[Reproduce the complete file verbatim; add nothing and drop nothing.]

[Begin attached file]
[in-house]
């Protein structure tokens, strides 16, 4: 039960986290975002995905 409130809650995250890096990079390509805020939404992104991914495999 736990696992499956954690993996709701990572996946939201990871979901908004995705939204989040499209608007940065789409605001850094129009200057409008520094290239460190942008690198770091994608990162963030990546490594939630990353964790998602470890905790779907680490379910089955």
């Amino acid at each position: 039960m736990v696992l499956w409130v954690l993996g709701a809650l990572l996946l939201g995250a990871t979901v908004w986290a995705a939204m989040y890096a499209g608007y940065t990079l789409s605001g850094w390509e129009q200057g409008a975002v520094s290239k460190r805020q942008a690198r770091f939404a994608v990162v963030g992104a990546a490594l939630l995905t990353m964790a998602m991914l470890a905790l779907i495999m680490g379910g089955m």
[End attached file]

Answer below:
[in-house]
């Protein structure tokens, strides 16, 4: 039960986290975002995905 409130809650995250890096990079390509805020939404992104991914495999 736990696992499956954690993996709701990572996946939201990871979901908004995705939204989040499209608007940065789409605001850094129009200057409008520094290239460190942008690198770091994608990162963030990546490594939630990353964790998602470890905790779907680490379910089955």
């Amino acid at each position: 039960m736990v696992l499956w409130v954690l993996g709701a809650l990572l996946l939201g995250a990871t979901v908004w986290a995705a939204m989040y890096a499209g608007y940065t990079l789409s605001g850094w390509e129009q200057g409008a975002v520094s290239k460190r805020q942008a690198r770091f939404a994608v990162v963030g992104a990546a490594l939630l995905t990353m964790a998602m991914l470890a905790l779907i495999m680490g379910g089955m």